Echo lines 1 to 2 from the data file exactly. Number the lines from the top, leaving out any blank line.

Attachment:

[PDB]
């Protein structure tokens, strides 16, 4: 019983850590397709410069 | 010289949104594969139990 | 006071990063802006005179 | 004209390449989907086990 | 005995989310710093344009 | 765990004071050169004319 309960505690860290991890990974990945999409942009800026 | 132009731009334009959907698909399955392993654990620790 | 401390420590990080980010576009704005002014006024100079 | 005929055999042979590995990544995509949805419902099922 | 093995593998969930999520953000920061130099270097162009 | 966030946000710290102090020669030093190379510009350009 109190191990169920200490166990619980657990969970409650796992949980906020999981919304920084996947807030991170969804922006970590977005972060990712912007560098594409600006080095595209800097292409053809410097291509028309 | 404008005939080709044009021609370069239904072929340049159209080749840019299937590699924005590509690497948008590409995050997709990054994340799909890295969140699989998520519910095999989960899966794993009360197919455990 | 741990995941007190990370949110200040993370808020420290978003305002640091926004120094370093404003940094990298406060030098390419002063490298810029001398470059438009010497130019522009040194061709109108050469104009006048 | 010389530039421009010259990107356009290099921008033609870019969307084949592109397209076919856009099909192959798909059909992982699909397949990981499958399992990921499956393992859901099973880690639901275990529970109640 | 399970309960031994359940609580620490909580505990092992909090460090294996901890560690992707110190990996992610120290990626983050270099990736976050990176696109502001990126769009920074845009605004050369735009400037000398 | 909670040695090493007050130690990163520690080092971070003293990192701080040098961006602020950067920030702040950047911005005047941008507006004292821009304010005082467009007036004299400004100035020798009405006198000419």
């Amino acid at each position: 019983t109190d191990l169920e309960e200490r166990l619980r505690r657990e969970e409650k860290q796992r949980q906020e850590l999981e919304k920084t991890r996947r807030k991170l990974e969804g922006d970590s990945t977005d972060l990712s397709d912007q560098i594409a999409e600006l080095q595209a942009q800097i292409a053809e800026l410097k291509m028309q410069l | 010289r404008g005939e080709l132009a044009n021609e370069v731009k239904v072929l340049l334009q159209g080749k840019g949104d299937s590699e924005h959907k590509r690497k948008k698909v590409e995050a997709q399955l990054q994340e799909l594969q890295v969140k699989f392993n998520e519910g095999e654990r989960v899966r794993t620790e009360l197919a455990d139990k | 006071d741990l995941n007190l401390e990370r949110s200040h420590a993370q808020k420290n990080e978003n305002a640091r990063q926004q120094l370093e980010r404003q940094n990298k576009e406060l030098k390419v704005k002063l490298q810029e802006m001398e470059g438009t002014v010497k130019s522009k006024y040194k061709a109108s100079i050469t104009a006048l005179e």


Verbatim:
[PDB]
């Protein structure tokens, strides 16, 4: 019983850590397709410069 | 010289949104594969139990 | 006071990063802006005179 | 004209390449989907086990 | 005995989310710093344009 | 765990004071050169004319 309960505690860290991890990974990945999409942009800026 | 132009731009334009959907698909399955392993654990620790 | 401390420590990080980010576009704005002014006024100079 | 005929055999042979590995990544995509949805419902099922 | 093995593998969930999520953000920061130099270097162009 | 966030946000710290102090020669030093190379510009350009 109190191990169920200490166990619980657990969970409650796992949980906020999981919304920084996947807030991170969804922006970590977005972060990712912007560098594409600006080095595209800097292409053809410097291509028309 | 404008005939080709044009021609370069239904072929340049159209080749840019299937590699924005590509690497948008590409995050997709990054994340799909890295969140699989998520519910095999989960899966794993009360197919455990 | 741990995941007190990370949110200040993370808020420290978003305002640091926004120094370093404003940094990298406060030098390419002063490298810029001398470059438009010497130019522009040194061709109108050469104009006048 | 010389530039421009010259990107356009290099921008033609870019969307084949592109397209076919856009099909192959798909059909992982699909397949990981499958399992990921499956393992859901099973880690639901275990529970109640 | 399970309960031994359940609580620490909580505990092992909090460090294996901890560690992707110190990996992610120290990626983050270099990736976050990176696109502001990126769009920074845009605004050369735009400037000398 | 909670040695090493007050130690990163520690080092971070003293990192701080040098961006602020950067920030702040950047911005005047941008507006004292821009304010005082467009007036004299400004100035020798009405006198000419």